One of the cool aspects of being a developer is that you can always learn new tools, languages, and frameworks. In the case of Progress OpenEdge, there are quite a few things to learn - a new language called Advanced Business Language (ABL), a new database (OpenEdge RDBMS), an application server (OpenEdge AppServer), and many more. So where do you start?
In this post I will share my experience learning OpenEdge - how to get started, what resources helped me the most to get my head around the OpenEdge platform, what problems I encountered and their solutions, and finally some tips and tricks that might be helpful.
Get Started with OpenEdge
As usual, getting the software is the first step. Progress offers a very generous 60-day trial for all OpenEdge-related technologies. You have the option to evaluate in the cloud, where you are provided an access to a virtual machine. Alternatively, you can download everything and install it on you own environment. I think the latter option should be preferred.
1 - Installing OpenEdge on Windows environment.
The setup is very straightforward. The only recommendation that I can make is to install OpenEdge using a local account since I had problems when using my own Microsoft account.
The setup allows you to configure the various services, but in pretty much all cases the default values work just fine.
The only screen where you might need to pay more attention is Web Server Type where you configure Web Speed settings.
Please, check out this link for more information on configuring IIS for WebSpeed.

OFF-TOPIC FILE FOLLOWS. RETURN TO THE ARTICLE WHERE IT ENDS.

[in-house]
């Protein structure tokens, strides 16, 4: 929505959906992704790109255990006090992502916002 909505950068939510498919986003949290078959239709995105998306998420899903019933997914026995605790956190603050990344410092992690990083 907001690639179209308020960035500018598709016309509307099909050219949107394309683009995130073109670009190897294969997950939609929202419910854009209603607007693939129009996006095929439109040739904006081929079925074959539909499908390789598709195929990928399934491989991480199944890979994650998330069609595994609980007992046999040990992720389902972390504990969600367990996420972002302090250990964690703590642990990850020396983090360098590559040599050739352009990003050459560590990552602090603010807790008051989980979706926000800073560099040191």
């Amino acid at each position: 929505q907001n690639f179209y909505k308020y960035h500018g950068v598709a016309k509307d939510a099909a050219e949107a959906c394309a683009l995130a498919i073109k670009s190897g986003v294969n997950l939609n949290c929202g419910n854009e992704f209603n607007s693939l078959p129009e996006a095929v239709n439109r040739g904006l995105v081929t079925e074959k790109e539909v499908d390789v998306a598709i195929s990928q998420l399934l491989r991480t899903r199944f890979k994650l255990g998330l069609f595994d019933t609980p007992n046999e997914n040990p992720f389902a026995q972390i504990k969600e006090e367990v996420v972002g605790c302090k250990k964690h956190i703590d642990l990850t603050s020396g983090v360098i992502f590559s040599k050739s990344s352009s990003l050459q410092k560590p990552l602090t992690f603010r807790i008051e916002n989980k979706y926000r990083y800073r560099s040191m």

2 - Learning The Basics
As I mentioned in the introduction, the OpenEdge platform encompasses many things and starting from the ground up is very important. Before you can create something meaningful like a business application exposed by a REST service, you need to get acquainted with all the layers of the platform, understand their purpose, and ultimately figure out how they work together.
The first guide that I would recommend is OpenEdge Developers Kit - Guide for New Developers. This guide is a good introduction to the fundamental OpenEdge concepts and tools. Skip chapter 5 (the last one).
To be able to download the guide you need to join the OpenEdge Classroom group.
The next steps is to start building OpenEdge apps and get a better feel to the whole platform. These are the 3 guides that are perfect for that, listed in order:
- Tutorial - OpenEdge Developers Kit: Getting Started with OpenEdge
- Tutorial - OpenEdge Developers Kit: Getting Started with PAS for OpenEdge
- Tutorial - OpenEdge Developers Kit: Sample Application for a Web Browser
3 - Community Groups
Community groups provide forums, wikis, documentation, samples, and other kinds of resources on specific Progress technologies and topics. Joining one of the available groups will allow you to access a wealth of resources.
4 - Download OpenEdge Documentation
Once you know the fundamentals of OpenEdge development, you might be interested in additional topics like JSDO, authentication, architecture, you name it. The offical documentation is a great place to find such information. You can download the whole documentation in HTML or PDF formats.
Digital Transformation - REST Services, JSDO, Telerik Kendo UI
There has been a lot of hype around digital transformation for the past several years and that sure holds true for the OpenEdge ecosystem. Learning how to create modern web and mobile applications is very important for all developers.